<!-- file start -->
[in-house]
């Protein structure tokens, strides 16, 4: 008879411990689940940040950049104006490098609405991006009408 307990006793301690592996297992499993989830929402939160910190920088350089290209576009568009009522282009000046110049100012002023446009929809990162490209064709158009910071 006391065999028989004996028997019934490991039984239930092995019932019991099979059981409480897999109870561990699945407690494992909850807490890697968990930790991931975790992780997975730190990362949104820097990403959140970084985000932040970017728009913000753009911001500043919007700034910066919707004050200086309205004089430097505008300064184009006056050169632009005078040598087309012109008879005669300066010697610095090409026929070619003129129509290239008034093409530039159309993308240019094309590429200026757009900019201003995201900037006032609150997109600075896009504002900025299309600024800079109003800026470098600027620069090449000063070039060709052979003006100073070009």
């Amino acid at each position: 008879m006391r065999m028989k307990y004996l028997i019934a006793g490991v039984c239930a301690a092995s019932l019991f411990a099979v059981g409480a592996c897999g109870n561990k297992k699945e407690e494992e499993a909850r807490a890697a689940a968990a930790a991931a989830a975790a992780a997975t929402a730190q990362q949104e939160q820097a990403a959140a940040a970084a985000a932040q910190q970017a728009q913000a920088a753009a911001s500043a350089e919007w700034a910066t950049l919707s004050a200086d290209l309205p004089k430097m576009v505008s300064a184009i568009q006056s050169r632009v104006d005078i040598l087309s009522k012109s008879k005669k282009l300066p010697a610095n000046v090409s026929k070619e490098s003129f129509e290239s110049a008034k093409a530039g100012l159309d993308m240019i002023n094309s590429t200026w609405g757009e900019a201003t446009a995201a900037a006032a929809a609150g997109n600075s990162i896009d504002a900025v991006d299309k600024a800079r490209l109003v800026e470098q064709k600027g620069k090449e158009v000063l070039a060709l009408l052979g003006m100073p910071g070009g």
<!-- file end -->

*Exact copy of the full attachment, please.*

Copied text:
[in-house]
């Protein structure tokens, strides 16, 4: 008879411990689940940040950049104006490098609405991006009408 307990006793301690592996297992499993989830929402939160910190920088350089290209576009568009009522282009000046110049100012002023446009929809990162490209064709158009910071 006391065999028989004996028997019934490991039984239930092995019932019991099979059981409480897999109870561990699945407690494992909850807490890697968990930790991931975790992780997975730190990362949104820097990403959140970084985000932040970017728009913000753009911001500043919007700034910066919707004050200086309205004089430097505008300064184009006056050169632009005078040598087309012109008879005669300066010697610095090409026929070619003129129509290239008034093409530039159309993308240019094309590429200026757009900019201003995201900037006032609150997109600075896009504002900025299309600024800079109003800026470098600027620069090449000063070039060709052979003006100073070009």
């Amino acid at each position: 008879m006391r065999m028989k307990y004996l028997i019934a006793g490991v039984c239930a301690a092995s019932l019991f411990a099979v059981g409480a592996c897999g109870n561990k297992k699945e407690e494992e499993a909850r807490a890697a689940a968990a930790a991931a989830a975790a992780a997975t929402a730190q990362q949104e939160q820097a990403a959140a940040a970084a985000a932040q910190q970017a728009q913000a920088a753009a911001s500043a350089e919007w700034a910066t950049l919707s004050a200086d290209l309205p004089k430097m576009v505008s300064a184009i568009q006056s050169r632009v104006d005078i040598l087309s009522k012109s008879k005669k282009l300066p010697a610095n000046v090409s026929k070619e490098s003129f129509e290239s110049a008034k093409a530039g100012l159309d993308m240019i002023n094309s590429t200026w609405g757009e900019a201003t446009a995201a900037a006032a929809a609150g997109n600075s990162i896009d504002a900025v991006d299309k600024a800079r490209l109003v800026e470098q064709k600027g620069k090449e158009v000063l070039a060709l009408l052979g003006m100073p910071g070009g």